Most gardeners don’t worry much about how their vegetables get pollinated. For one thing, almost all of the popular vegetables people grow do just fine without any help from the gardener. But squashes can sometime be an exception to that. They depend on bees and other pollinators to do the job and without that happening, you’re not likely to get edible fruit. We have plenty of bees around our place, but they don’t always find the squash plants early in the season, so I step in and do the job myself. It’s easy to do if you know how! If you’re having problems getting your squash to set on, you might consider hand pollinating too. Today I want to show you how I go about it, but first we need to consider a bit of botany.
There are four species of squash commonly planted in home gardens. Some can cross pollinate with each other, but it’s best to stay within the same species for reliable results. Cucurbita pepo species includes most of the summer squash varieties like zucchini, yellow squash and pattypan plus winter types like acorn, delicata and spaghetti squash. Cucurbita moschata includes the butternuts, cheese pumpkins, neck pumpkins and tromboncino types. Cucurbita maxima includes kabocha, buttercup, hubbard and most pumpkins. Cucurbita argyrosperma is the species for cushaws. I pollinate moschatas with moschatas, pepos with pepos, and so on.
Vegetables like beans, peppers and tomatoes have ‘perfect’ flowers, with the male and female parts present in the same flower. Members of the squash family though have ‘imperfect’ flowers, which is to say some flowers are male and some are female. The female ones are what become the squashes, while the male ones supply the pollen. The two types of flowers are pretty easy to distinguish from each other once you know what to look for. There are a few varieties of squash that are parthenocarpic and don’t need pollination, but most all need to be pollinated to get good fruit set.
The male blossoms are on long thin stems, and the center of each open bloom has a pollen covered anther. The pollen sometimes begins falling off inside the blossom after it opens in the morning, and the bloom only remains open for a few hours before closing up. In the below photo I have torn away part of the flower to show the anther in the center of the bloom.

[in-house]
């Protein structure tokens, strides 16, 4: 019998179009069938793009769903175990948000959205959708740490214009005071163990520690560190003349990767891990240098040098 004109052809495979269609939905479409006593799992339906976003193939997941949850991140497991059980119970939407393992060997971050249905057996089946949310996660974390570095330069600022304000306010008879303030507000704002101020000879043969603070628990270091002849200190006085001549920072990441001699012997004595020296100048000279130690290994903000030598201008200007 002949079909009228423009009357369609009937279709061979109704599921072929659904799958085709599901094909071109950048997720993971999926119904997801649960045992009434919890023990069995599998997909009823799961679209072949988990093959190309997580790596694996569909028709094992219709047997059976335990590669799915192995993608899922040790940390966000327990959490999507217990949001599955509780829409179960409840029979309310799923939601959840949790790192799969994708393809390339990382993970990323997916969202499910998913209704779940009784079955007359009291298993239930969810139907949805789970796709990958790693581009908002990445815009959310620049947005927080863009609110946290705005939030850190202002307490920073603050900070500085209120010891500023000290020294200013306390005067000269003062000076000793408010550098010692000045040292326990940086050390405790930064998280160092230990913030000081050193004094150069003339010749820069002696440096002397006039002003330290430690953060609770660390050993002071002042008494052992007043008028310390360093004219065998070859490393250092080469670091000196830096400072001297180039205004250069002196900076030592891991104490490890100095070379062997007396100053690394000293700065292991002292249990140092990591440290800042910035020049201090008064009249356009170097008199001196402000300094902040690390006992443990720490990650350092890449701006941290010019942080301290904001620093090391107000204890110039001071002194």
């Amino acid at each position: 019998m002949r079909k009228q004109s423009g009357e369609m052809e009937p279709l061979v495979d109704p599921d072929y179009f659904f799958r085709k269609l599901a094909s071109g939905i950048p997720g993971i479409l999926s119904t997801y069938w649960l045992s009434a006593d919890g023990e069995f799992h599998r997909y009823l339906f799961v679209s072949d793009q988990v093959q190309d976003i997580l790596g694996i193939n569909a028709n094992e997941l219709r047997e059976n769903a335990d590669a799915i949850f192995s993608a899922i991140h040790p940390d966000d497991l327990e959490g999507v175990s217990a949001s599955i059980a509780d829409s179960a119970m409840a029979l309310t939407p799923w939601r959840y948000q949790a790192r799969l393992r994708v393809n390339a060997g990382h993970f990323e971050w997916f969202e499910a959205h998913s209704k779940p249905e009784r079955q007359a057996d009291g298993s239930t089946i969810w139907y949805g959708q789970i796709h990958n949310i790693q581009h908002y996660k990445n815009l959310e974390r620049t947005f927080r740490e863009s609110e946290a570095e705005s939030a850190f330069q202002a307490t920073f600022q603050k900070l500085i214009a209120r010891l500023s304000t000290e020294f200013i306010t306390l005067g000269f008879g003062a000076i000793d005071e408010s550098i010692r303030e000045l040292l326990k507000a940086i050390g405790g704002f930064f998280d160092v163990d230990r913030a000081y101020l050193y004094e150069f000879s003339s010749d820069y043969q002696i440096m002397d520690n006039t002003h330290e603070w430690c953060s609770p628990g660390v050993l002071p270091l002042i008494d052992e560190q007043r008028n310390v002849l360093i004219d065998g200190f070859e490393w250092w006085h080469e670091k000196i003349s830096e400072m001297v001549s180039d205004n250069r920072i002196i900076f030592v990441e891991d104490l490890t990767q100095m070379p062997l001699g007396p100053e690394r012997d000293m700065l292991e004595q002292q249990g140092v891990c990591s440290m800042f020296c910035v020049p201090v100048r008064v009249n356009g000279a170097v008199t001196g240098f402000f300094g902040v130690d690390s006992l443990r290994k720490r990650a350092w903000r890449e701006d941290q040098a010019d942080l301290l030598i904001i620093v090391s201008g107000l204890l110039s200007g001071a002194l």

The female blossoms have an enlarged ovary just behind the bloom, which looks like a baby squash. That is the part that will develop into the mature squash. It’s easy to spot on this yellow squash because of the color.
On a green zucchini the ovary is green, and looks much thicker than the stem on the male blossom. If you look closely you can even see it has flecks like the bigger one next to it that was pollinated a couple of days ago.
The center of the female blossom contains the stigma, which will receive the pollen. In the below photo, ants have made their way into the bloom before I could get to it. There’s no sign they are hurting anything though so I don’t worry about them.
Since the blossoms open early in the morning, and close later in the day, I try and do the hand pollination early each morning. To pollinate the squash, I first find a male blossom that’s opened up. There are usually more of them than the female blossoms, so it’s not hard to do most of the time. I pluck or cut the blossom stem from the plant, then I carefully strip away the petals from all around the flower. This makes it easier to get the pollen from the anther on the stigma.
Once the petals are removed, you find a female blossom that needs pollinating and use the male blossom like a brush to gently “paint” the pollen onto the stigma. There’s plenty of pollen on one male bloom to pollinate at least one if not two female blossoms. Try and get some of the pollen all around the stigma. You’ll know if it worked in a day or two when the ovary starts to grow and develop into a squash. And that’s all there is to it!
For more information on hand pollinating squash, check out these sources:
Hand Pollinating Squash – Texas A&M University
Hand Pollination of Squash and Pumpkins – Missouri Botanical Garden
Hand Pollination of Squash and Corn in Small Gardens – University of Florida
If you are trying to save seed from your squashes, you need to do things a bit differently. For a good reference book I highly recommend reading Seed to Seed: Seed Saving and Growing Techniques for Vegetable Gardeners by Suzanne Ashworth. The book contains a wealth of information for saving all kinds of vegetable seeds, plus a few herbs like basil and parsley. Information is also available at the Seed Savers Exchange – Hand Pollination:Squash.